Ah, yes. Summer is in the air. Bar-b-cues, baseball games, blockbuster movies. Those are some things I’ve been able to enjoy so far. Not on the list is camping, traveling, and outside summer fun. You see, I’m an optometrist. I spend all day inside until about 7:00 PM. I do this six days a week.
I planned on becoming an optometrist because I had observed that they work Monday through Friday, 9-5. Not so in today’s market place. Today’s eyecare consumer demands Saturday and evening appointments so as not to interfere with their work. Sure, if they have to schedule a physical with their PCP, that might be worthy enough to take off work, but the eye doctor…nope.
Some background on my situation. I left a great Indian Health Service career to pursue my whimsical fantasy of private practice. You see, I wanted to live near extended family, but there weren’t any openings available with IHS. I had the belief system that corporate optometry is the devil, so I had to open a private practice.
Before being able to open my private practice doors, I had to work commercial while the loans and build-out fell into place. I learned too late the corporate isn’t the devil. It’s only individual optometrists who don’t practice to their potential that make a bad name for corporate. Of course, this is true for private as well.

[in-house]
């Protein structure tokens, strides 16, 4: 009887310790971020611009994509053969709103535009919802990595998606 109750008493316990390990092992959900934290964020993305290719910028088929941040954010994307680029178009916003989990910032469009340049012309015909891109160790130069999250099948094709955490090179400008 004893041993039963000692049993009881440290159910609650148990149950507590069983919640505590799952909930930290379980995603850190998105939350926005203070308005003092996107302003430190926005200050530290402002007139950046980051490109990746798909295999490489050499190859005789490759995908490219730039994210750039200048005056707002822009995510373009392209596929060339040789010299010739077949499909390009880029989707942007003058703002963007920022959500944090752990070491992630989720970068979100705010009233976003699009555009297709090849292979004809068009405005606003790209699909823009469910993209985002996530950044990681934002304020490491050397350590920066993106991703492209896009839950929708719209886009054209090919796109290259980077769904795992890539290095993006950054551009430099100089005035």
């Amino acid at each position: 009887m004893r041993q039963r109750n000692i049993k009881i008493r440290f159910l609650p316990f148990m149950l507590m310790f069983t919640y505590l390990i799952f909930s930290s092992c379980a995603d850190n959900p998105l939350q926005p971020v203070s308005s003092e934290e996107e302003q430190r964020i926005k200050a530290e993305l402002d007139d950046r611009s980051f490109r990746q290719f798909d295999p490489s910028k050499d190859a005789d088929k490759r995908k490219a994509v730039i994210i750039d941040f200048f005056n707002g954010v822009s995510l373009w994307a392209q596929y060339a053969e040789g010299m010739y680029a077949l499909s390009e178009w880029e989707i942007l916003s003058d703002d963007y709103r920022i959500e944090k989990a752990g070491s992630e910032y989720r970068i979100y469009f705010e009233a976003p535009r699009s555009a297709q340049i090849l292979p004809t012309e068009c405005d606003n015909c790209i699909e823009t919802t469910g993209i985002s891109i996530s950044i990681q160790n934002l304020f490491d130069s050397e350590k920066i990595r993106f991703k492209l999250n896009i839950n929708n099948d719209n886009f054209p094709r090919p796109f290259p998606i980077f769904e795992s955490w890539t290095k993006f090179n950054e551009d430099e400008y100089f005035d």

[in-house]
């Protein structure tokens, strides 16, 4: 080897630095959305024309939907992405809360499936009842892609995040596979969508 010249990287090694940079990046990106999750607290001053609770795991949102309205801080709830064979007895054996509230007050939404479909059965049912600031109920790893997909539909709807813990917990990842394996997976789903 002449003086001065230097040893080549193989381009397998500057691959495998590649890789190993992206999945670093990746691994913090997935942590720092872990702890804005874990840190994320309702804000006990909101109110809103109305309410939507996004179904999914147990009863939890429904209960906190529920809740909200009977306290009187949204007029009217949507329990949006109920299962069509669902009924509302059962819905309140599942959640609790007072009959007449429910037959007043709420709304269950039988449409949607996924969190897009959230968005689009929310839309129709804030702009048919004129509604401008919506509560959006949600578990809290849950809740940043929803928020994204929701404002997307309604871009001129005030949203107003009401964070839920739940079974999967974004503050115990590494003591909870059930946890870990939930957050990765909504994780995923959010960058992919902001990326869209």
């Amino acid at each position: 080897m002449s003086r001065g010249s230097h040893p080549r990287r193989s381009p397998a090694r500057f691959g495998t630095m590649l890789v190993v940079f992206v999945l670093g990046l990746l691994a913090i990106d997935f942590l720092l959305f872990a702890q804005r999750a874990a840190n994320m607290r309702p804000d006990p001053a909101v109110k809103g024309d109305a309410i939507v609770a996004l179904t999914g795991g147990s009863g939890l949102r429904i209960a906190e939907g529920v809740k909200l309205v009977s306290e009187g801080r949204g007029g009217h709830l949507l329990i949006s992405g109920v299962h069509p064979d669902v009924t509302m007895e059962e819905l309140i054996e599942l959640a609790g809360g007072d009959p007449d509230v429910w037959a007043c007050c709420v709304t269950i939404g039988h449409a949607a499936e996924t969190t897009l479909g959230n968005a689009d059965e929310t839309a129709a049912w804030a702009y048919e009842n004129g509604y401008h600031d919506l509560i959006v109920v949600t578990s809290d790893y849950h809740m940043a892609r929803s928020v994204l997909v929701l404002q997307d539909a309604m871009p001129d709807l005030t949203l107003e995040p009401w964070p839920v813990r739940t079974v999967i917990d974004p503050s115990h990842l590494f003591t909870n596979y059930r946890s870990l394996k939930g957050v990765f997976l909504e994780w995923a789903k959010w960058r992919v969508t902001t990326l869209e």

Now, since my private practice didn’t take off for me like I was expecting, I work commercial 4 days a week and my private practice 2 1/2 days a week. No, I don’t have a ton of money. In fact, I’m up to my eyeballs in debt. My private practice is losing money and my corporate income barely covers the losses. My wife wonders if we’ll ever be able to move out of an apartment and into a house.
The only people winning is this scenario are the frame vendors, the labs, the contact lens companies, the equipment vendors, and the financing companies. Everybody but the optometrist.
My message on this Father’s Day is: “Mamas, don’t let your babies grow up to be [optometrists].” For those of you who have already committed to oppie school, I would suggest that if you for some strange reason pursue the open-cold-private-practice
nightmare dream, go small. Bootstrap instead of going big because that leads to one thing: going broke.